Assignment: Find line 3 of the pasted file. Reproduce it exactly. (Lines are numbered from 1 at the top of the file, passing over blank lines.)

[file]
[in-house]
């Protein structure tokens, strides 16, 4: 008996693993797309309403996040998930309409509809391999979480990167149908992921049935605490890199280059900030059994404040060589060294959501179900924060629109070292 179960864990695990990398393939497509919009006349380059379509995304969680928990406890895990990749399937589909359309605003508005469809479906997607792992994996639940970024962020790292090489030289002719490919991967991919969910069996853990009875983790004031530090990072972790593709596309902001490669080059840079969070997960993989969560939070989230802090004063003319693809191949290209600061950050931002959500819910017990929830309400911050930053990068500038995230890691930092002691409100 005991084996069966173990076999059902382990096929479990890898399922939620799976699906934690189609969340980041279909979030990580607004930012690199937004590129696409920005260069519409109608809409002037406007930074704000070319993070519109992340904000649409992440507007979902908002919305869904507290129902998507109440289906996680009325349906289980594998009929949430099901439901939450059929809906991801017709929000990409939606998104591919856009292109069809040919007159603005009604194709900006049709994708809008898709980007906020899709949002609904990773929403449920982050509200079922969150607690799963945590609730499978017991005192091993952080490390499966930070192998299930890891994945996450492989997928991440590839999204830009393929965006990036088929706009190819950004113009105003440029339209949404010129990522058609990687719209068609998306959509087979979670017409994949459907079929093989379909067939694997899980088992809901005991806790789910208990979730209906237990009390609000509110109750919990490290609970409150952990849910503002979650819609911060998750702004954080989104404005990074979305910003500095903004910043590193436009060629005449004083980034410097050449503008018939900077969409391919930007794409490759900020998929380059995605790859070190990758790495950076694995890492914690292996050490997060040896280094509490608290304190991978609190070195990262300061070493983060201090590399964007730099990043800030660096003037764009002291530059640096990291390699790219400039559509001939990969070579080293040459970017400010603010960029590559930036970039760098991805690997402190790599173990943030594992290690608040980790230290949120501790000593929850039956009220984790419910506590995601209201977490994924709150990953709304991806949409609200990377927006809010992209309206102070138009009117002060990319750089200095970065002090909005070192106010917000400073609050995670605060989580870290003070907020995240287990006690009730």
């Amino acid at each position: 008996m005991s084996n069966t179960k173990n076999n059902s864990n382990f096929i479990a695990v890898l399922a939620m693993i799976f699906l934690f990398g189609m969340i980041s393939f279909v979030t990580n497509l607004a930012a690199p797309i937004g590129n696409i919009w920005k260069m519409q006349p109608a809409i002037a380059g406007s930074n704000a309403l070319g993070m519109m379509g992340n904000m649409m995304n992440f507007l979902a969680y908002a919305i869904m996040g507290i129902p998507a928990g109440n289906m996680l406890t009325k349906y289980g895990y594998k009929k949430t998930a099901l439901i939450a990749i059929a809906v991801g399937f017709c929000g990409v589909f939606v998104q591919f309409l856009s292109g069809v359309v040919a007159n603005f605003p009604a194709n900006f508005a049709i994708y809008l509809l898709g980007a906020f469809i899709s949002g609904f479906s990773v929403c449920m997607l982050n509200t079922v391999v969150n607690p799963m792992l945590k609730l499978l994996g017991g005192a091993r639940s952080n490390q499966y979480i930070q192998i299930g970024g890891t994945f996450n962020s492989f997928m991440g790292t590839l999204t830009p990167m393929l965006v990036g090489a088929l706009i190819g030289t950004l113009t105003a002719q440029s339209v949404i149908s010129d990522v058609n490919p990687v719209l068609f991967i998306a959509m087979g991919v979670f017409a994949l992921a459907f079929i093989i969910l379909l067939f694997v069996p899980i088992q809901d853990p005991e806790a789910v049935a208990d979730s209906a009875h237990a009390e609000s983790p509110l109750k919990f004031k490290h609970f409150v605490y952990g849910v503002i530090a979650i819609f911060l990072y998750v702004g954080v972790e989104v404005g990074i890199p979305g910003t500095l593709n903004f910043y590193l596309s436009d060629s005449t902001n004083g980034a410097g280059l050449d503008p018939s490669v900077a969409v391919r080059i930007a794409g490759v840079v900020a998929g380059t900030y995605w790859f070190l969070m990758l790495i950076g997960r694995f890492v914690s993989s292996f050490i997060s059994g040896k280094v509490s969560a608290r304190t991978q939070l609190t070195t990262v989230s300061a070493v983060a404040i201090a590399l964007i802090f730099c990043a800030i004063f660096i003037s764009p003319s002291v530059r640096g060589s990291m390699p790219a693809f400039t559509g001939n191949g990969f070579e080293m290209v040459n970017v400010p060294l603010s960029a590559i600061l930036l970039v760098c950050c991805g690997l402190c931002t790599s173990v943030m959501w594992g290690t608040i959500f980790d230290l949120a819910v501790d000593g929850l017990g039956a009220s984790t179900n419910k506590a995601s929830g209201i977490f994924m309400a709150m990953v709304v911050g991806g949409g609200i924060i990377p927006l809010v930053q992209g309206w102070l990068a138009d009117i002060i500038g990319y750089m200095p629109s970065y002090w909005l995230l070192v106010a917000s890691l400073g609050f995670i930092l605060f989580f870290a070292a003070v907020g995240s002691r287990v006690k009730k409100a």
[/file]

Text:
């Amino acid at each position: 008996m005991s084996n069966t179960k173990n076999n059902s864990n382990f096929i479990a695990v890898l399922a939620m693993i799976f699906l934690f990398g189609m969340i980041s393939f279909v979030t990580n497509l607004a930012a690199p797309i937004g590129n696409i919009w920005k260069m519409q006349p109608a809409i002037a380059g406007s930074n704000a309403l070319g993070m519109m379509g992340n904000m649409m995304n992440f507007l979902a969680y908002a919305i869904m996040g507290i129902p998507a928990g109440n289906m996680l406890t009325k349906y289980g895990y594998k009929k949430t998930a099901l439901i939450a990749i059929a809906v991801g399937f017709c929000g990409v589909f939606v998104q591919f309409l856009s292109g069809v359309v040919a007159n603005f605003p009604a194709n900006f508005a049709i994708y809008l509809l898709g980007a906020f469809i899709s949002g609904f479906s990773v929403c449920m997607l982050n509200t079922v391999v969150n607690p799963m792992l945590k609730l499978l994996g017991g005192a091993r639940s952080n490390q499966y979480i930070q192998i299930g970024g890891t994945f996450n962020s492989f997928m991440g790292t590839l999204t830009p990167m393929l965006v990036g090489a088929l706009i190819g030289t950004l113009t105003a002719q440029s339209v949404i149908s010129d990522v058609n490919p990687v719209l068609f991967i998306a959509m087979g991919v979670f017409a994949l992921a459907f079929i093989i969910l379909l067939f694997v069996p899980i088992q809901d853990p005991e806790a789910v049935a208990d979730s209906a009875h237990a009390e609000s983790p509110l109750k919990f004031k490290h609970f409150v605490y952990g849910v503002i530090a979650i819609f911060l990072y998750v702004g954080v972790e989104v404005g990074i890199p979305g910003t500095l593709n903004f910043y590193l596309s436009d060629s005449t902001n004083g980034a410097g280059l050449d503008p018939s490669v900077a969409v391919r080059i930007a794409g490759v840079v900020a998929g380059t900030y995605w790859f070190l969070m990758l790495i950076g997960r694995f890492v914690s993989s292996f050490i997060s059994g040896k280094v509490s969560a608290r304190t991978q939070l609190t070195t990262v989230s300061a070493v983060a404040i201090a590399l964007i802090f730099c990043a800030i004063f660096i003037s764009p003319s002291v530059r640096g060589s990291m390699p790219a693809f400039t559509g001939n191949g990969f070579e080293m290209v040459n970017v400010p060294l603010s960029a590559i600061l930036l970039v760098c950050c991805g690997l402190c931002t790599s173990v943030m959501w594992g290690t608040i959500f980790d230290l949120a819910v501790d000593g929850l017990g039956a009220s984790t179900n419910k506590a995601s929830g209201i977490f994924m309400a709150m990953v709304v911050g991806g949409g609200i924060i990377p927006l809010v930053q992209g309206w102070l990068a138009d009117i002060i500038g990319y750089m200095p629109s970065y002090w909005l995230l070192v106010a917000s890691l400073g609050f995670i930092l605060f989580f870290a070292a003070v907020g995240s002691r287990v006690k009730k409100a």